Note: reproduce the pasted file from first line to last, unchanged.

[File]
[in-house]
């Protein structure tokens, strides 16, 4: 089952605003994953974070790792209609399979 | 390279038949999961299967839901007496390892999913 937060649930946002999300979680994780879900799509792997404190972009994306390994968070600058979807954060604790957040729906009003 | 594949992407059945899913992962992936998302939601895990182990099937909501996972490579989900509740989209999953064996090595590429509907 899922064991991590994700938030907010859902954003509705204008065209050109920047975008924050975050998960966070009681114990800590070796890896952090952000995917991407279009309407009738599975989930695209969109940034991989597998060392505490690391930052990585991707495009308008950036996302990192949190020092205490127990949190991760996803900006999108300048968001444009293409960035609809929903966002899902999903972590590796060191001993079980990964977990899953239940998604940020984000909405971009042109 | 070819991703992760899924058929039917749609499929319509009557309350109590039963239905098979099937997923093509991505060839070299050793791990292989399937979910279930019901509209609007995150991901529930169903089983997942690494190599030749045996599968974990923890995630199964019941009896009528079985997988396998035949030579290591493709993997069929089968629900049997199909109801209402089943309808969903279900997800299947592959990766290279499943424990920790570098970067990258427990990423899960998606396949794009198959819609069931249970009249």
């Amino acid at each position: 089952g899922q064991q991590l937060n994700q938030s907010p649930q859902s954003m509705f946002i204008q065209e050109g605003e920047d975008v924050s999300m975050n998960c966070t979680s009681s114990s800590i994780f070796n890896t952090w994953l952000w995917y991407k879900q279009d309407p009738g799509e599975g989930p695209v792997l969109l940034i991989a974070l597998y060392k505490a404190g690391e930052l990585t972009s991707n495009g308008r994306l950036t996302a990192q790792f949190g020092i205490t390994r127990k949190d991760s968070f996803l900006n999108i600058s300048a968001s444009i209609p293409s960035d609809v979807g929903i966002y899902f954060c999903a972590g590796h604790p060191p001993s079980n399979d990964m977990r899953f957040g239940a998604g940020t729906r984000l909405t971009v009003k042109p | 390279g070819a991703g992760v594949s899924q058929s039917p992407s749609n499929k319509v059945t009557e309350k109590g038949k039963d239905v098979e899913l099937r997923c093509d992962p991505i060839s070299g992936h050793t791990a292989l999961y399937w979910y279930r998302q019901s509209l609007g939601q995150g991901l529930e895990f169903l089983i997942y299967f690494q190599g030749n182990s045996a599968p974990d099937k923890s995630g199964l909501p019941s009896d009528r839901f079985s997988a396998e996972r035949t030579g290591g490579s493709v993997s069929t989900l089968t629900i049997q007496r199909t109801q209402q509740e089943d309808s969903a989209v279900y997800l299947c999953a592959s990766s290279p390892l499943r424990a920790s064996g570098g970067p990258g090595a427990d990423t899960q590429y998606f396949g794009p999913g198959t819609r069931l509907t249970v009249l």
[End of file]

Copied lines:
[in-house]
């Protein structure tokens, strides 16, 4: 089952605003994953974070790792209609399979 | 390279038949999961299967839901007496390892999913 937060649930946002999300979680994780879900799509792997404190972009994306390994968070600058979807954060604790957040729906009003 | 594949992407059945899913992962992936998302939601895990182990099937909501996972490579989900509740989209999953064996090595590429509907 899922064991991590994700938030907010859902954003509705204008065209050109920047975008924050975050998960966070009681114990800590070796890896952090952000995917991407279009309407009738599975989930695209969109940034991989597998060392505490690391930052990585991707495009308008950036996302990192949190020092205490127990949190991760996803900006999108300048968001444009293409960035609809929903966002899902999903972590590796060191001993079980990964977990899953239940998604940020984000909405971009042109 | 070819991703992760899924058929039917749609499929319509009557309350109590039963239905098979099937997923093509991505060839070299050793791990292989399937979910279930019901509209609007995150991901529930169903089983997942690494190599030749045996599968974990923890995630199964019941009896009528079985997988396998035949030579290591493709993997069929089968629900049997199909109801209402089943309808969903279900997800299947592959990766290279499943424990920790570098970067990258427990990423899960998606396949794009198959819609069931249970009249």
């Amino acid at each position: 089952g899922q064991q991590l937060n994700q938030s907010p649930q859902s954003m509705f946002i204008q065209e050109g605003e920047d975008v924050s999300m975050n998960c966070t979680s009681s114990s800590i994780f070796n890896t952090w994953l952000w995917y991407k879900q279009d309407p009738g799509e599975g989930p695209v792997l969109l940034i991989a974070l597998y060392k505490a404190g690391e930052l990585t972009s991707n495009g308008r994306l950036t996302a990192q790792f949190g020092i205490t390994r127990k949190d991760s968070f996803l900006n999108i600058s300048a968001s444009i209609p293409s960035d609809v979807g929903i966002y899902f954060c999903a972590g590796h604790p060191p001993s079980n399979d990964m977990r899953f957040g239940a998604g940020t729906r984000l909405t971009v009003k042109p | 390279g070819a991703g992760v594949s899924q058929s039917p992407s749609n499929k319509v059945t009557e309350k109590g038949k039963d239905v098979e899913l099937r997923c093509d992962p991505i060839s070299g992936h050793t791990a292989l999961y399937w979910y279930r998302q019901s509209l609007g939601q995150g991901l529930e895990f169903l089983i997942y299967f690494q190599g030749n182990s045996a599968p974990d099937k923890s995630g199964l909501p019941s009896d009528r839901f079985s997988a396998e996972r035949t030579g290591g490579s493709v993997s069929t989900l089968t629900i049997q007496r199909t109801q209402q509740e089943d309808s969903a989209v279900y997800l299947c999953a592959s990766s290279p390892l499943r424990a920790s064996g570098g970067p990258g090595a427990d990423t899960q590429y998606f396949g794009p999913g198959t819609r069931l509907t249970v009249l």